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examining tissue sample with microscope
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Salivary Gland Cancer Diagnosis

Your doctor will use a needle or tiny cut to take out a small part of the problem area and look at it under a microscope to make sure it’s cancer. If possible, he might take out the entire tumor.

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woman receiving radiation therapy
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Treatment for Salivary Gland Cancer

Surgery and chemotherapy are the standard treatments, but the kind of radiation your doctor uses may depend on where the cancer is and how far it’s progressed. Fast neutron therapy uses high-energy radiation. This lets you have fewer appointments. Photon beam radiation, used on deep tumors, involves X-rays. And internal radiation therapy puts radioactive seeds or wires inside you near the cancer to kill the harmful cells.

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Sources | Medically Reviewed on 2/26/2017 Reviewed by Laura J. Martin, MD on February 26, 2017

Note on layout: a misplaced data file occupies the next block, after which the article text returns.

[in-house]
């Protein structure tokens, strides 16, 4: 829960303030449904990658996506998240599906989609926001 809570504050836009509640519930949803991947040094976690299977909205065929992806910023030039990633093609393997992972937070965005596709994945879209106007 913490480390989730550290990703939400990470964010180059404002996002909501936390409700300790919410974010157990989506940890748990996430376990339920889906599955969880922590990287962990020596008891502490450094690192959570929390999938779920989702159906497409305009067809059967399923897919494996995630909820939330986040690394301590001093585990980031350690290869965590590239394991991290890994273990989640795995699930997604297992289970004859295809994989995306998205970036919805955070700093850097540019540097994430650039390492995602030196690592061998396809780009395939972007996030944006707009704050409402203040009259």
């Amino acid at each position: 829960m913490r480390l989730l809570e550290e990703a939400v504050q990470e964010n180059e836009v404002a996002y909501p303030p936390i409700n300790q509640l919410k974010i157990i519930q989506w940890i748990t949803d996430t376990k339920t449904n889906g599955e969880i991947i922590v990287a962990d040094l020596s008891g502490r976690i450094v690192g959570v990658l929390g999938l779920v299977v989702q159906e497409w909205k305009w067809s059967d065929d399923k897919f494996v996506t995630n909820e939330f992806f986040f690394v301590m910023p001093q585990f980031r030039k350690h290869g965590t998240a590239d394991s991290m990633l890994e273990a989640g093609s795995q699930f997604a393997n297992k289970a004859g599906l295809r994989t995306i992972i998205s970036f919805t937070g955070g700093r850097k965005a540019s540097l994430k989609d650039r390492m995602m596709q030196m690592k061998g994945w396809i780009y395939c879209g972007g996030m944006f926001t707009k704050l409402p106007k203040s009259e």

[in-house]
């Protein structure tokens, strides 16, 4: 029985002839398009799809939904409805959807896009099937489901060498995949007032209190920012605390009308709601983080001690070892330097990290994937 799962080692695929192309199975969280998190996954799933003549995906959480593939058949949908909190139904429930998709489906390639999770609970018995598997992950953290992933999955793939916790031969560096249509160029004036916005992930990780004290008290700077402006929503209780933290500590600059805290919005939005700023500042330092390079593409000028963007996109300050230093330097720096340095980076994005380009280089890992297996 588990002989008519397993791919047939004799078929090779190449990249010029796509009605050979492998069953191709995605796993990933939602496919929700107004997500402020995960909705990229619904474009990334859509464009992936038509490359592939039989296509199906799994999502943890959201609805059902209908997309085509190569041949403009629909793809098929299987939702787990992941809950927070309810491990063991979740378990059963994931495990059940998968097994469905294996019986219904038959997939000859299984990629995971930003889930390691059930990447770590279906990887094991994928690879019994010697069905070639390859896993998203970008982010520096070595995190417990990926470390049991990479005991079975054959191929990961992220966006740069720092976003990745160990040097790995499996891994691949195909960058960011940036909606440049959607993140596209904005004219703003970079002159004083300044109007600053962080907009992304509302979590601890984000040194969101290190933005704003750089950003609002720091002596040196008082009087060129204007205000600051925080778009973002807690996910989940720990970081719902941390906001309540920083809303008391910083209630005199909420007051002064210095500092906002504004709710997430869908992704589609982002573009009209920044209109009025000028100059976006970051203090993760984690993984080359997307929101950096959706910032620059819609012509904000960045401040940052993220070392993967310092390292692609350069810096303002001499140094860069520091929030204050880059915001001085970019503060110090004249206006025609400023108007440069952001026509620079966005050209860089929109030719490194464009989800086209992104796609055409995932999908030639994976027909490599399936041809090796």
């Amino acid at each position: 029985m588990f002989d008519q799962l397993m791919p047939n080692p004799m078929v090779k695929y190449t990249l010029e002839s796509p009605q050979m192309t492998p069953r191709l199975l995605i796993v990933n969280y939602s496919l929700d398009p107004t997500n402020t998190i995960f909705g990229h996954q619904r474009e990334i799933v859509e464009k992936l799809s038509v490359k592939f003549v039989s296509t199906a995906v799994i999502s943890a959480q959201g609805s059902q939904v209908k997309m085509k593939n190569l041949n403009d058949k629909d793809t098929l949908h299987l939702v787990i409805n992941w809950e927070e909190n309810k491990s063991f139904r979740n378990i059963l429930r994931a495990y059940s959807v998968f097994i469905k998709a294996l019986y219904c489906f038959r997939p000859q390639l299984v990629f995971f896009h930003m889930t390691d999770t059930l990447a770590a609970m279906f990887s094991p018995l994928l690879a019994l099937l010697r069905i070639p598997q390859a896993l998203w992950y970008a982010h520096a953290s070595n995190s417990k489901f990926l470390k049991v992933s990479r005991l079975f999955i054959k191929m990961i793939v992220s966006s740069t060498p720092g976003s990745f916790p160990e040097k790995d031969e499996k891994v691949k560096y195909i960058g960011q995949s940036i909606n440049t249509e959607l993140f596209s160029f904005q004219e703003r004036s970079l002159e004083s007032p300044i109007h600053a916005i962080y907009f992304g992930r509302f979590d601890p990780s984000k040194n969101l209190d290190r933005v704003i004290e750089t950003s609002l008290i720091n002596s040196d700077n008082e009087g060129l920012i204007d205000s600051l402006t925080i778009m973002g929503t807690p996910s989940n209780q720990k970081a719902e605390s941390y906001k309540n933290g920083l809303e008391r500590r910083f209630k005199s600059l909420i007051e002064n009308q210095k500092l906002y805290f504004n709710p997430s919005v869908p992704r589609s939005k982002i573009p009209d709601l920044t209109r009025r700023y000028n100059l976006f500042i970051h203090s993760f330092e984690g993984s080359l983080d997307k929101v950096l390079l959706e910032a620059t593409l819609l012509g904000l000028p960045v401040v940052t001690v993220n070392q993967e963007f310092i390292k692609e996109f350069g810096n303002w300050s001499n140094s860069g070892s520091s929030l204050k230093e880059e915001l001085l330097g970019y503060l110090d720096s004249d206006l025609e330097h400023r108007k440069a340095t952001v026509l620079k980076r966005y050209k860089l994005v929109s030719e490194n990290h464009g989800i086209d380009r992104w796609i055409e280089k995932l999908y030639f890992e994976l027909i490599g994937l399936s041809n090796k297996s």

IMAGES PROVIDED BY:

1) Biophoto Associates / Science Source

2) AlexRaths / Thinkstock

3) Bunyos / Thinkstock

4) Clinical Photography, Central Manchester University Hospitals NHS Foundation Trust, UK / Science Source

5) DenGuy / Getty Images

6) Dr P. Marazzi / Science Source

7) Living Art Enterprises / Science Source

8) ISM / Alain POL / Medical Images

9) Nattapong_Choudram / Thinkstock

10) CNRI / Science Source

11) Jupiterimages / Thinkstock

12) Hybrid Medical Animation / Science Source

13) ISM / SOVEREIGN / Medical Images

14) alexey_ds / Getty Images

15) BIOPHOTO ASSOCIATES / Getty Images

16) ZeynepOzy / Thinkstock

17) Mark Kostich / Getty Images

 

SOURCES:

Head and Neck Cancer Alliance: “What Are Cancers of the Head and Neck?”

Memorial Sloan Kettering Cancer Center: “Head and Neck Cancers.”

NIH National Cancer Institute: “Head and Neck Cancers.“

Reviewed by Laura J. Martin, MD on February 26, 2017

This tool does not provide medical advice. See additional information.

THIS TOOL DOES NOT PROVIDE MEDICAL ADVICE. It is intended for general informational purposes only and does not address individual circumstances. It is not a substitute for professional medical advice, diagnosis or treatment and should not be relied on to make decisions about your health. Never ignore professional medical advice in seeking treatment because of something you have read on the WebMD Site. If you think you may have a medical emergency, immediately call your doctor or dial 911.